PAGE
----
Anxiety or Depression: Chicken or Egg?!


In Medicine, the existing of more than one condition or disease is common and it is so called “Comorbidity”. This term by definition refers to the co-existence of two conditions without any relationship such as causal. In other word, comorbidity is the co-existing of two conditions in parallel with no relationship, or different pathophysiology and treatment paths. But in fact that is not the case in many situations, as one condition may give rise to another, or in a better sense, one is primary and the other is secondary. For example hypertension or high blood pressure can lead to stroke and its consequences such as hemiplegia, or diabetes as a primary condition could cause many complications as secondary conditions such as diabetic foot and poor vision, etc. The treatment of the primary condition such as diabetes or osteoporosis could prevent the secondary condition such as diabetic wounds and bone fractures.

 Although some of these co-conditions that are still commonly labeled as “comorbidity” are very obviously primary and secondary to each other with a causal or consequential relationship, some conditions specially in Psychiatry may not look that much related to each other. For example in ADHD, secondary conditions or complications such as depression, oppositional defiant and anti-social behaviours or disorders, substance use disorders, etc. while not much superficially related, they are in fact so, and treatment of ADHD would prevent majority of the others. For the first time, I coined the term “post-morbidity” in ADHD for these secondary conditions or complications that are still in the literature considered loosely “comorbidity” with no apparent causal relationships. (1-2)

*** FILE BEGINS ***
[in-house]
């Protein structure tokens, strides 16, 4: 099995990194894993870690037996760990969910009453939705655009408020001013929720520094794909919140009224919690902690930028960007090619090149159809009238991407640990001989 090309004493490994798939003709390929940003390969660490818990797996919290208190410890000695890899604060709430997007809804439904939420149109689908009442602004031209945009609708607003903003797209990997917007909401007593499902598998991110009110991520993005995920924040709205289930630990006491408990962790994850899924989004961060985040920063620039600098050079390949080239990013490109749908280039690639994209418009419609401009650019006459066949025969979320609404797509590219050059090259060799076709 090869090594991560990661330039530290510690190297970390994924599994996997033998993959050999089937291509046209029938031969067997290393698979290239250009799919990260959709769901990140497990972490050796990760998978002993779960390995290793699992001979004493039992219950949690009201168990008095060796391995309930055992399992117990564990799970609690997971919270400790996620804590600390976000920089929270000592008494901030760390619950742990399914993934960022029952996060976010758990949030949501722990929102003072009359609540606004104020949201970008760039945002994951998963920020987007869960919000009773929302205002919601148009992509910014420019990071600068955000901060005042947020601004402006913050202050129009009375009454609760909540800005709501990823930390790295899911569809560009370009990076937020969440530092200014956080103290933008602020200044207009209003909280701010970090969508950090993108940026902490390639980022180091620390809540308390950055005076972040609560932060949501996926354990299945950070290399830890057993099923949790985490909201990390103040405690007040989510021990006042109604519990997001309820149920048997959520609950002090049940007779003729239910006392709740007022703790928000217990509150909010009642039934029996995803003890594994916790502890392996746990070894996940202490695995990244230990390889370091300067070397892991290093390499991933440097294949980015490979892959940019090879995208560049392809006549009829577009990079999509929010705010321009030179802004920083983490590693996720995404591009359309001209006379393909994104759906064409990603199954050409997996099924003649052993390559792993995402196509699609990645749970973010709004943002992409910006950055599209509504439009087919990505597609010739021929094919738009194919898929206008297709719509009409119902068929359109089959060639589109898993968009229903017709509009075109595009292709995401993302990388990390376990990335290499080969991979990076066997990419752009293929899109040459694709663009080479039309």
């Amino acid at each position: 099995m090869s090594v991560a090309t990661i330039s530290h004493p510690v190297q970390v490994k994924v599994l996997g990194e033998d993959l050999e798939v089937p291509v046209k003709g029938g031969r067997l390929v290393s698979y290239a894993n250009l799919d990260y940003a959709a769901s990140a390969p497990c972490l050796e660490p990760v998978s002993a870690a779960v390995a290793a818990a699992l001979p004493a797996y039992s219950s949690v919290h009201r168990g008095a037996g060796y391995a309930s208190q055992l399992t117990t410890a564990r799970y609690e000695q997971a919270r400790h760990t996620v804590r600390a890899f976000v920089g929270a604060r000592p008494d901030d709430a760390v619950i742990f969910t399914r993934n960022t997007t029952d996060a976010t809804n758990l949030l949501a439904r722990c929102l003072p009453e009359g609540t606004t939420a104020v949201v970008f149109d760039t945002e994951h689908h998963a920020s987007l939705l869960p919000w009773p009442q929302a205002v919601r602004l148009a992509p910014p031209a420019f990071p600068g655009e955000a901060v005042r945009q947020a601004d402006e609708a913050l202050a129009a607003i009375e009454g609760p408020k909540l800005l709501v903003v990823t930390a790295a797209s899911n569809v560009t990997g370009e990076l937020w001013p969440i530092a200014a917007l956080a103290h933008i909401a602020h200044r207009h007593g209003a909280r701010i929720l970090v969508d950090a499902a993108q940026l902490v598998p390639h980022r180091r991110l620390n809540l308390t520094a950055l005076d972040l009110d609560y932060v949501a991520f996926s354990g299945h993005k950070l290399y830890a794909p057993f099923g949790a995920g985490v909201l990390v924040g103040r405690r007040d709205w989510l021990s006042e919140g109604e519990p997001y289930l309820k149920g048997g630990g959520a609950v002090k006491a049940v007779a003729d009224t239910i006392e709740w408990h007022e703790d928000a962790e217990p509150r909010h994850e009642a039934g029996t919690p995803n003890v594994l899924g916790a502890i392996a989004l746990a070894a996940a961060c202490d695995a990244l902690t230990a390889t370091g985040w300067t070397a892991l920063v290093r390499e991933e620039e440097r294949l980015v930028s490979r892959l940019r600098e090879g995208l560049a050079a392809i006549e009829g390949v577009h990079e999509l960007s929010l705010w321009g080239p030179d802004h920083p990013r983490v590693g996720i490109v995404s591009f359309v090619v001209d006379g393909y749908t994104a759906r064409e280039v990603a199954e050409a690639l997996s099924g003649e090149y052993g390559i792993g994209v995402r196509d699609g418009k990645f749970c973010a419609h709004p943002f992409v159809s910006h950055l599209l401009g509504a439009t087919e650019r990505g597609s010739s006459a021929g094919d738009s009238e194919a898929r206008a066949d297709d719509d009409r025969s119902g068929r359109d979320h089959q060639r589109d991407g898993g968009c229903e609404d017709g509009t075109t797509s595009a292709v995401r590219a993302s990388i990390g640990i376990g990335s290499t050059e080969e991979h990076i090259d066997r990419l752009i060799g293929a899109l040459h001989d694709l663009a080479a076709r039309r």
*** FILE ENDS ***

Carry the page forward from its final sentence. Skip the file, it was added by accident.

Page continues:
A similar relationship exists between depression and anxiety that are commonly comorbid in psychiatry and it is still considered with no causal or temporal relationship as simply “comorbid” in the literature and among experts. If two conditions are causally related and not appreciated as such, it will affect their treatments and both conditions could be treated with two treatments, e.g. two or more medications. But if there is a causal relationship, the treatment of the primary condition would prevent and treat the secondary or “post-morbid” condition, while their pathophysiologic relationship is more appreciated and understood. In this paper, I will show for the first time that such a primary and secondary or “post-morbidity” relationship exists between depression and anxiety that has never to this date been recognized.


Depression and Anxiety: Are they related?

Depression in history is known longer than anxiety, from the time of antiquity, specially by the father of medicine, Hippocrates (460-370 BC) as “Melancholia”. But Anxiety despite always existing in humans and animals as “hypervigilance” and “fear” or “fight or flight” reactions, its history of recognition in the literature is much later and perhaps was first recognized in philosophy by Soren Kierkegaard in the “The Concept of Anxiety” in 1844, before its recognition by Freud and other psychoanalysts. (3) Sigmund Freud, originally a physician and neurologist, who was attracted by hypnosis of another neurologist, Charcot in France, and moved fully to psychology and psychoanalysis, at the beginning of the 20th century recognized anxiety as a neurosis and the origin or mother of all psychiatric ailments. (4) This idea went so far that the later psychoanalysts such as Otto Rank, recognized even birth as “separation trauma” or anxiety. (5)